Flash memory may refer to any of the following:
1. Alternatively called flash storage and solid-state storage, flash memory is non-volatile computer memory. It was first invented by Fujio Masuoka in the early 1980s while at Toshiba and introduced it to the market in 1984. It was also later developed by Intel. Flash memory is an integrated circuit that does not need continuous power to retain data, but is a bit more expensive than magnetic storage. Today, flash memory is popular and solid-state drives are a practical replacement for large hard drives if you have the extra money.
Flash memory is widely used with car radios, cell phones, digital cameras, PDAs, solid-state drives, tablets, and printers. The picture is an example of different flash memory. For additional information and examples of flash memory cards, see our flash memory card page.
Flash memory is sometimes abbreviated as "flash." To help prevent confusion with other meanings of flash, we suggest always referring to this type of memory as "flash memory."
NAND, NOR, and 3D flash memory
3D NAND Flash and 3D NOR Flash are flash memory technologies that layer memory cells on top of each other in a stacked planar configuration. They offer persistent, modular storage at speeds comparable to RAM.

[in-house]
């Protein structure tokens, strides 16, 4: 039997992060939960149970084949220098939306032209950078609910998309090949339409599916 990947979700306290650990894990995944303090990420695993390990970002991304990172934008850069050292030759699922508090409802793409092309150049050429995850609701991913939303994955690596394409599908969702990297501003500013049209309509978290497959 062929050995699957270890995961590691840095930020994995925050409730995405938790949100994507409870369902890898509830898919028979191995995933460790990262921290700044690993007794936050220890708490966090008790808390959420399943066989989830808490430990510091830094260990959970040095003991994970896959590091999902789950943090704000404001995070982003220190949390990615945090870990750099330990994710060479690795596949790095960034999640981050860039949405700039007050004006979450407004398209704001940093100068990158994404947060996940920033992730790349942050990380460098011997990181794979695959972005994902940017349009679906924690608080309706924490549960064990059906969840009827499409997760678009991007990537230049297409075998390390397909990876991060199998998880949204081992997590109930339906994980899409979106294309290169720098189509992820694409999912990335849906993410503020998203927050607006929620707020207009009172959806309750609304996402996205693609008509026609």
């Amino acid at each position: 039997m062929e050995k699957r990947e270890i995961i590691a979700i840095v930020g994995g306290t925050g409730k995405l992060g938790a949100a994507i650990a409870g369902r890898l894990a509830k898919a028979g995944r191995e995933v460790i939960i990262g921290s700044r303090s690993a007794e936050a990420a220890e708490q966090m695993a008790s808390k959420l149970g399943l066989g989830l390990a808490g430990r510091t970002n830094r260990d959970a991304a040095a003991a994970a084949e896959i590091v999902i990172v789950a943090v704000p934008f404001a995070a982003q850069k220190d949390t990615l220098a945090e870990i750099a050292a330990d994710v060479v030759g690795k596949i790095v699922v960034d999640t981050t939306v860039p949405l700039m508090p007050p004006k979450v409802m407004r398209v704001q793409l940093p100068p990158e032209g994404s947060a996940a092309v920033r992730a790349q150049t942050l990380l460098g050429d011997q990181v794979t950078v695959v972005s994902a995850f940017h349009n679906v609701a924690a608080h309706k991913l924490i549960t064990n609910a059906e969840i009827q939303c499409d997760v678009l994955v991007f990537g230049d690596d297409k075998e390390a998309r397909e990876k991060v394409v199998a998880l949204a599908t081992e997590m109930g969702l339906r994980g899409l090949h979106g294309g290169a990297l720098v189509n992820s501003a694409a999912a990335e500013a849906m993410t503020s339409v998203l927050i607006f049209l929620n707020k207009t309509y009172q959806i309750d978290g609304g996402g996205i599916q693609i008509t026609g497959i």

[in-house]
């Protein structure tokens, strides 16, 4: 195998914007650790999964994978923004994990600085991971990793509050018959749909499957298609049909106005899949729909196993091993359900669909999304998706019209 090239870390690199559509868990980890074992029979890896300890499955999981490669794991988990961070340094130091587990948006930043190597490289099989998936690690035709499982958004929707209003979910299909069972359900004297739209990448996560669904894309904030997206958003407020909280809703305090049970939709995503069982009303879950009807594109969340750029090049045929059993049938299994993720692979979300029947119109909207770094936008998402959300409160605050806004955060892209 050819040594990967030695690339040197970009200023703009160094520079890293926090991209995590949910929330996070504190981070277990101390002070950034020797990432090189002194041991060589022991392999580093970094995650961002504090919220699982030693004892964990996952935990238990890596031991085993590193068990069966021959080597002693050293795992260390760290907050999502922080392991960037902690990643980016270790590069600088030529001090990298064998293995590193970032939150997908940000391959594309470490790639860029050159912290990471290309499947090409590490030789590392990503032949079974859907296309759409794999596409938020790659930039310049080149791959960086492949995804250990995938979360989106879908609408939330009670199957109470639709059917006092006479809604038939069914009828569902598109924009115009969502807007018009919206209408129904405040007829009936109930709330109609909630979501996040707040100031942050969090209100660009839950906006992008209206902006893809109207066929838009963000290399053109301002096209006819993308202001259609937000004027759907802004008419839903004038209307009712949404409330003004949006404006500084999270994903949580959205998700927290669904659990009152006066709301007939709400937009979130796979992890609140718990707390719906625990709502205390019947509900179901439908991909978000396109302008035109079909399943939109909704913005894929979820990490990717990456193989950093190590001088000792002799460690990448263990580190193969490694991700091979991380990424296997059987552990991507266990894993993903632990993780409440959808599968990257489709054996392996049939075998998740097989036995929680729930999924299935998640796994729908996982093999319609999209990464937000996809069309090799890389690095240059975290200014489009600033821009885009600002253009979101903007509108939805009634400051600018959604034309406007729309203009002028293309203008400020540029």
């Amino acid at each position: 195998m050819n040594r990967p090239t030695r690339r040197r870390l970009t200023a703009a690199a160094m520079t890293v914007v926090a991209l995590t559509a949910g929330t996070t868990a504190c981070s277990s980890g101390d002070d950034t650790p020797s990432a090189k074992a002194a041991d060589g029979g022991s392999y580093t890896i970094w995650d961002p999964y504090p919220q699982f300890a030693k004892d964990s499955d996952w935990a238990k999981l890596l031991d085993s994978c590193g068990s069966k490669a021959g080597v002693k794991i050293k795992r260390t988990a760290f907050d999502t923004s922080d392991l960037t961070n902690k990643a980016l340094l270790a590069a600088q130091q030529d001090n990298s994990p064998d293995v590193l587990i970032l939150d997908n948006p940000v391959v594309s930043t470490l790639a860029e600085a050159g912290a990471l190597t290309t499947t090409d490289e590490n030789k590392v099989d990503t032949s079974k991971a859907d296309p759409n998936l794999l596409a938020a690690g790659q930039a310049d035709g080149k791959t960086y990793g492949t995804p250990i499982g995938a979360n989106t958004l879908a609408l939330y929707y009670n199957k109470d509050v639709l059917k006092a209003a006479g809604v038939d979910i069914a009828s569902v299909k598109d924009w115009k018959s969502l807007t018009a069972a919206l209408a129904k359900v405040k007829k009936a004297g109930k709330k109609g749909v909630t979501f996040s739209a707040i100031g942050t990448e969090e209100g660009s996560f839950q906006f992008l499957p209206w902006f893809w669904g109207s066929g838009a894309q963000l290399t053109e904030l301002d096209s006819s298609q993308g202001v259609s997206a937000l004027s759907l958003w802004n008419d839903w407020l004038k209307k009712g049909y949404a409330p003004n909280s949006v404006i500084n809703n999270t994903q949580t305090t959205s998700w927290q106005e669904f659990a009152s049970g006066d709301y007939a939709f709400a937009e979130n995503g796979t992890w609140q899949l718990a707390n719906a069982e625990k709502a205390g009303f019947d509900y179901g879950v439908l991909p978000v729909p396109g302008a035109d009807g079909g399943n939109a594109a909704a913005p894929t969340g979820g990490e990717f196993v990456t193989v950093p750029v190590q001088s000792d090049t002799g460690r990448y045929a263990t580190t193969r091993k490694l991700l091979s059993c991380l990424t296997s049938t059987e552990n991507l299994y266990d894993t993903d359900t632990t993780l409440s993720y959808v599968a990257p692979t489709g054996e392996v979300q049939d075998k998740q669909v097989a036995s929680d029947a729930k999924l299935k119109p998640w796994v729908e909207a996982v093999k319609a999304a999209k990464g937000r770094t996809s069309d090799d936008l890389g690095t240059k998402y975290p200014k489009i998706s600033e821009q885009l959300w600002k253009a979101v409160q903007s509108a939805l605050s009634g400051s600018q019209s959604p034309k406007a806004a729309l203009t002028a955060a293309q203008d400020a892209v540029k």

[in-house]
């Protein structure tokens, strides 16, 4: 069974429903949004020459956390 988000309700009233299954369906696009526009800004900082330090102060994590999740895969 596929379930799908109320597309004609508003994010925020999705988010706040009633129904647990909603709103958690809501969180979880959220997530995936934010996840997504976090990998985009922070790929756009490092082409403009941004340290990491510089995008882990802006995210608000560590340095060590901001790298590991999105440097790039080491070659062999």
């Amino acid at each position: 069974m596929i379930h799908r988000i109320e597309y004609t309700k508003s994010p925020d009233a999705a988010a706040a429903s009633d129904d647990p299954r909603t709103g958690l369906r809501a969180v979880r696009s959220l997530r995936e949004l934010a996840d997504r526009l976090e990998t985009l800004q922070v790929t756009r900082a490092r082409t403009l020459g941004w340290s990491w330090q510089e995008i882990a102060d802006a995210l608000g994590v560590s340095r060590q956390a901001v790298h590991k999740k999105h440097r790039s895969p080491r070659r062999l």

Optane, a line of high-performance persistent memory modules released by Intel in March 2017, uses a layering technology known as 3D XPoint. Optane SSD (solid-state drive) modules additionally incorporate NAND flash, combining the two technologies to blend high performance with high capacity. As of April 2019, Optane modules are available in capacities ranging from 16 GB to 512 GB.
Is RAM the same as flash memory?
No. RAM (random-access memory) is a volatile memory that loses any information if the power is turned off. However, flash memory is a non-volatile memory which means it keeps its information with and without power.
2. Flash is also an improper name for a USB (universal serial bus) jump drive.